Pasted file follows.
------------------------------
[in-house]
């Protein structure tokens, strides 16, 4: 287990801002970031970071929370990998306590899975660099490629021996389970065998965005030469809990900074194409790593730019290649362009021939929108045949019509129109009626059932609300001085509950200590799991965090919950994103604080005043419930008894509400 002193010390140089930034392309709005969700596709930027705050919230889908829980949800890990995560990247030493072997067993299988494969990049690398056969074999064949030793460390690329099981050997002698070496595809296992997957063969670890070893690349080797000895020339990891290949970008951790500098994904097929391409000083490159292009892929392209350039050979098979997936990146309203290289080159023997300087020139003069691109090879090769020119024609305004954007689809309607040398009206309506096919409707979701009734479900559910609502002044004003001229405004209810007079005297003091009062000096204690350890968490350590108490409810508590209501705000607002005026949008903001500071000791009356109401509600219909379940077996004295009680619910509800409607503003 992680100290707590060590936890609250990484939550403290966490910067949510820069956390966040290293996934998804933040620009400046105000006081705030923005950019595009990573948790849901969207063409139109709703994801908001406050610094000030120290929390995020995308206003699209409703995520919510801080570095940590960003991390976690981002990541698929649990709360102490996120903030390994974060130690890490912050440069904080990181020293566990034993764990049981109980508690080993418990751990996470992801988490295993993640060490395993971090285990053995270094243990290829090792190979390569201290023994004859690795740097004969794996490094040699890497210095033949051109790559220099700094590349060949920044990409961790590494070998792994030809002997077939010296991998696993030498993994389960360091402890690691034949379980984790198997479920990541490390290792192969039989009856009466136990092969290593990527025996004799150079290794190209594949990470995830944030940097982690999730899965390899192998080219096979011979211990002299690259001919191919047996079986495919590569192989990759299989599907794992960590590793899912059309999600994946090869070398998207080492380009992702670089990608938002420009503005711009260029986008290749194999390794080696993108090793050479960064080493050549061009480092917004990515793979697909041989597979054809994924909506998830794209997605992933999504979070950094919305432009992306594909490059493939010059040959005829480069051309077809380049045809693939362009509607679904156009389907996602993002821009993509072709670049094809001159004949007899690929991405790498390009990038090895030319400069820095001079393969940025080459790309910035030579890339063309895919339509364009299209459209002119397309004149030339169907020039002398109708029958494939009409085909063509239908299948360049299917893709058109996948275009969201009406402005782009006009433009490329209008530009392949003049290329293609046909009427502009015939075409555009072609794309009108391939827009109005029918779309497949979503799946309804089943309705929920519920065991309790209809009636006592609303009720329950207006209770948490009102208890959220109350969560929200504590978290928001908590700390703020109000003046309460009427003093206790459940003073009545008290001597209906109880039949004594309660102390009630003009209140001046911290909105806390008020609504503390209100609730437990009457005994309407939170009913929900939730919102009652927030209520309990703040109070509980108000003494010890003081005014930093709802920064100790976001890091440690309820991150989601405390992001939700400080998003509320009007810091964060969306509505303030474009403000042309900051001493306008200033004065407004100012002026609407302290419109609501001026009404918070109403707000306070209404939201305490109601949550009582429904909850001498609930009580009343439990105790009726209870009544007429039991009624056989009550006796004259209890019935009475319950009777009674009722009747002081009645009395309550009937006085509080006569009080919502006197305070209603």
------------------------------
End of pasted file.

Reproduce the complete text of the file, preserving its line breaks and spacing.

[in-house]
């Protein structure tokens, strides 16, 4: 287990801002970031970071929370990998306590899975660099490629021996389970065998965005030469809990900074194409790593730019290649362009021939929108045949019509129109009626059932609300001085509950200590799991965090919950994103604080005043419930008894509400 002193010390140089930034392309709005969700596709930027705050919230889908829980949800890990995560990247030493072997067993299988494969990049690398056969074999064949030793460390690329099981050997002698070496595809296992997957063969670890070893690349080797000895020339990891290949970008951790500098994904097929391409000083490159292009892929392209350039050979098979997936990146309203290289080159023997300087020139003069691109090879090769020119024609305004954007689809309607040398009206309506096919409707979701009734479900559910609502002044004003001229405004209810007079005297003091009062000096204690350890968490350590108490409810508590209501705000607002005026949008903001500071000791009356109401509600219909379940077996004295009680619910509800409607503003 992680100290707590060590936890609250990484939550403290966490910067949510820069956390966040290293996934998804933040620009400046105000006081705030923005950019595009990573948790849901969207063409139109709703994801908001406050610094000030120290929390995020995308206003699209409703995520919510801080570095940590960003991390976690981002990541698929649990709360102490996120903030390994974060130690890490912050440069904080990181020293566990034993764990049981109980508690080993418990751990996470992801988490295993993640060490395993971090285990053995270094243990290829090792190979390569201290023994004859690795740097004969794996490094040699890497210095033949051109790559220099700094590349060949920044990409961790590494070998792994030809002997077939010296991998696993030498993994389960360091402890690691034949379980984790198997479920990541490390290792192969039989009856009466136990092969290593990527025996004799150079290794190209594949990470995830944030940097982690999730899965390899192998080219096979011979211990002299690259001919191919047996079986495919590569192989990759299989599907794992960590590793899912059309999600994946090869070398998207080492380009992702670089990608938002420009503005711009260029986008290749194999390794080696993108090793050479960064080493050549061009480092917004990515793979697909041989597979054809994924909506998830794209997605992933999504979070950094919305432009992306594909490059493939010059040959005829480069051309077809380049045809693939362009509607679904156009389907996602993002821009993509072709670049094809001159004949007899690929991405790498390009990038090895030319400069820095001079393969940025080459790309910035030579890339063309895919339509364009299209459209002119397309004149030339169907020039002398109708029958494939009409085909063509239908299948360049299917893709058109996948275009969201009406402005782009006009433009490329209008530009392949003049290329293609046909009427502009015939075409555009072609794309009108391939827009109005029918779309497949979503799946309804089943309705929920519920065991309790209809009636006592609303009720329950207006209770948490009102208890959220109350969560929200504590978290928001908590700390703020109000003046309460009427003093206790459940003073009545008290001597209906109880039949004594309660102390009630003009209140001046911290909105806390008020609504503390209100609730437990009457005994309407939170009913929900939730919102009652927030209520309990703040109070509980108000003494010890003081005014930093709802920064100790976001890091440690309820991150989601405390992001939700400080998003509320009007810091964060969306509505303030474009403000042309900051001493306008200033004065407004100012002026609407302290419109609501001026009404918070109403707000306070209404939201305490109601949550009582429904909850001498609930009580009343439990105790009726209870009544007429039991009624056989009550006796004259209890019935009475319950009777009674009722009747002081009645009395309550009937006085509080006569009080919502006197305070209603």